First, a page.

Britain's biggest supermarket Tesco can keep shelves stocked and withstand shopper hoarding over coronavirus that has seen runs on pasta, hand sanitiser and toilet roll, its chairman said on Thursday.
Social media has been awash this week with pictures of empty shelves in Britain's major supermarkets, with items like dried pasta and toilet rolls particularly sought after.
But John Allan said that although Tesco's recent trading had been characterised by heavy buying of certain products, including tissues and hand sanitisers, it was not at a level that threatened the retailer's supply chain.
"There’s plenty of product in the supply chain, there’s plenty of food at Tesco and other supermarkets, and I don’t think anybody needs to panic buy," he told BBC radio.
"We, and I’m sure our competitors, are re-filling our supply chains as rapidly as ever we can."
Allan said it was unlikely Tesco, which has a 27.2% UK grocery market share, would experience anything more than "very short term, temporary" shortages of certain products.
Supermarket industry sources said trading in the last week had been strong, with daily levels of up to 70% of those typically seen on days in the run-up to Christmas, the busiest time of the year.
"People aren’t buying everything and expecting the world to end, what they’re doing is taking a very considered view, which is 'what are the things with long life that I can hold – pasta, UHT milk, frozen – and I’m going to buy 20-40% more of those categories,'" said one of the sources.
"So the cumulative effect is it will put the factories, the depots and the shops under pressure in terms of replenishment."
There has also been a pick-up in online grocery trade as some consumers start to avoid social contact and choose delivery options for bulk purchases.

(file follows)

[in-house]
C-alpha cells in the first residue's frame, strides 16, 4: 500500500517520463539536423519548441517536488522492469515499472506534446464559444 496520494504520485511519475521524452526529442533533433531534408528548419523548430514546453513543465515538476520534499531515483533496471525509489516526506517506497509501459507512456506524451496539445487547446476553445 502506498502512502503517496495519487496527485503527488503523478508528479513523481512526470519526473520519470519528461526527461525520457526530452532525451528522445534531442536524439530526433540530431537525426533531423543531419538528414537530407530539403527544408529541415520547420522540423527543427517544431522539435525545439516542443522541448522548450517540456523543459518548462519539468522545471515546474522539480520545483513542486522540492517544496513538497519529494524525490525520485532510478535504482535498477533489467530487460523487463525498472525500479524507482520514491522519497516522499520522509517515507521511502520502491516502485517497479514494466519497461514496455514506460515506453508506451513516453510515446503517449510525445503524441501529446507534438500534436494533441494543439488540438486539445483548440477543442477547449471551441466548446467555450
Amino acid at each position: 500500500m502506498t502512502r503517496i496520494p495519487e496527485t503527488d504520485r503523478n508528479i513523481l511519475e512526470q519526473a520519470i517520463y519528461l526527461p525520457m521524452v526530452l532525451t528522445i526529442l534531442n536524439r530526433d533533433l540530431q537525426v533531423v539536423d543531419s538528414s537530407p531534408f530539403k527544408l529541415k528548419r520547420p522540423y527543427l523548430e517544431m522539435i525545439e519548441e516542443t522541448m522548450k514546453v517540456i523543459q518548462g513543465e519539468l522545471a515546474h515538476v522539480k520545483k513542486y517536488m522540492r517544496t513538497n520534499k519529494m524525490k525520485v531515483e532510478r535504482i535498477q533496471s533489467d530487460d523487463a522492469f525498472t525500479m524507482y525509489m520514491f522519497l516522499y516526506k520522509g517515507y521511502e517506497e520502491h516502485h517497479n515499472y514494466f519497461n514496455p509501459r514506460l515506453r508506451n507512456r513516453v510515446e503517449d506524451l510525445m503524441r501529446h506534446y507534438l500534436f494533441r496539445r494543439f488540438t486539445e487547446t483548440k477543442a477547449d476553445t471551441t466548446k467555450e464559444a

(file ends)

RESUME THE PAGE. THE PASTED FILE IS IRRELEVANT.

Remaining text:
The "million dollar question" is how consumers would react to more stringent measures, such as school closures and more working from home, if the government deems those necessary to try to contain the spread of the virus, the source said.
British cases of coronavirus have jumped 29% to 590 over the past 24 hours, health authorities said on Thursday, with the death toll rising to 10.
Shopper Number Down
The wider retail sector is already struggling.
The Bank of England cut interest rates on Wednesday after it saw a "sharp fall" in trading, particularly in the retail sector.
Shopper numbers in central London and in coastal UK towns were down 5.5% in the first eleven days of March, reflecting their reliance on tourism, according to researcher Springboard.
Across the country footfall was down 1.5%, it said.
"Retailers had a rough time in February (due to storms) and they're going to have a rough time in March," Springboard insights director Diane Wehrle told Reuters.
She is now worried about Easter, a key trading period.
In a sign of the pressure, Britons' inboxes are full of emails from distressed retailers offering major discounts.
And already, retailers are warning on profits: WH Smith said the slump in travel would hit its stores in airports and railway stations, wiping up to £40 million ($50 million) off its full-year underlying profit.